Although the conditions of life have changed continually throughout history, the Mystery of life has remained the same. This is a book about a remarkable group of men and women who, some 2,000 years ago, were touched by the Mystery and dared to plumb its depths. Revolutionary
free-thinkers who synthesized the available wisdom of the world and articulated perennial truths in dynamic, innovative ways. Creative visionaries who encoded their teachings in extraordinary myths. Explorers of Consciousness whose mystical philosophy promised 'Gnosis' - experiential Knowledge of Truth. These forgotten spiritual pioneers could not have conceived of the unparalleled impact they would have on the history of humanity. Who were they? They called themselves 'Christians'.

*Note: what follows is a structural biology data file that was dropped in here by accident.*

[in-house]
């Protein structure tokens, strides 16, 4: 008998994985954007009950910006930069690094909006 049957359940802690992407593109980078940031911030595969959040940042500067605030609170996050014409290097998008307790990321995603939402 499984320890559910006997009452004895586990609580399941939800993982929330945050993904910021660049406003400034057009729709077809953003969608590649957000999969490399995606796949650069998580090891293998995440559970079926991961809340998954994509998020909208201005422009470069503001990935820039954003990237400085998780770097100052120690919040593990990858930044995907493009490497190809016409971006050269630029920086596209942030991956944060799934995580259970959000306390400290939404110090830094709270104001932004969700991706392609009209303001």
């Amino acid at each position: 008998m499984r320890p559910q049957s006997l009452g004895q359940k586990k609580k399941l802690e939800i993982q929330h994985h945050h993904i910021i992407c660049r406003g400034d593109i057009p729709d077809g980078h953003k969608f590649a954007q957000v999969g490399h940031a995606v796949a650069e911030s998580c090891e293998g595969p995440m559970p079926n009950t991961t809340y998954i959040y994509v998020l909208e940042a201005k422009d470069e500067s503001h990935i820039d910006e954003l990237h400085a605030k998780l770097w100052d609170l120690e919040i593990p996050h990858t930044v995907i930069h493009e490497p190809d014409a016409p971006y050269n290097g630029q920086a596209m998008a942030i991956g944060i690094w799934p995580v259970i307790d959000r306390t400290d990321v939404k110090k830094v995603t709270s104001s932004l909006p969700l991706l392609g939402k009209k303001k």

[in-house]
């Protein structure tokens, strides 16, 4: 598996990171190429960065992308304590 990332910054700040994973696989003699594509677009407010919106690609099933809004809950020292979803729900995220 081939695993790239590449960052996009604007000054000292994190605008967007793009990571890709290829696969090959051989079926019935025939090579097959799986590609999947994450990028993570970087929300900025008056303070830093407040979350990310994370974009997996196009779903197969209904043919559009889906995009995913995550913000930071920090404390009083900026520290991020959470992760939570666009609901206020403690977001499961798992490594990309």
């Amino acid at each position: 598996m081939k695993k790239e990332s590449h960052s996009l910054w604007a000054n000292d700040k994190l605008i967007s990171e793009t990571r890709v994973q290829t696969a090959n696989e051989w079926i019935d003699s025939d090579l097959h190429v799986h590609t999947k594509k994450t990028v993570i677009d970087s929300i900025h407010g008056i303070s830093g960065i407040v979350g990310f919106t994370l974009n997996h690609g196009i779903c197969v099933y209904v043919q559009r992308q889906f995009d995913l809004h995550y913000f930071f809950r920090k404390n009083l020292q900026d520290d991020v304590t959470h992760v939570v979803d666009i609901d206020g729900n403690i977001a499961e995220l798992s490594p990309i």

It was these radical individualists who inadvertently created the most authoritarian religion in history. Their questioning mysticism was distorted, almost beyond recognition, into the dogmatic creed of what they called an 'imitation church'.2 When this impoverished form of Christianity was adopted as the official religion of the brutal Roman Empire, the original Christians were violently suppressed, their scriptures burned and their memory all but erased. The Roman Church fabricated its own account of the origins of Christianity, still believed today, which dismisses the first Christians as a minor cult of obscure heretics. But it was these brilliant mythographers who authored a story which continues to dominate the spiritual imagination of the Western world. From the archaic allegory of a dying and resurrecting Son of God they fashioned a new and vibrant myth which has captured the hearts and minds of millions: the fable of a Jewish peasant who saved the world: the story of Jesus the Christ.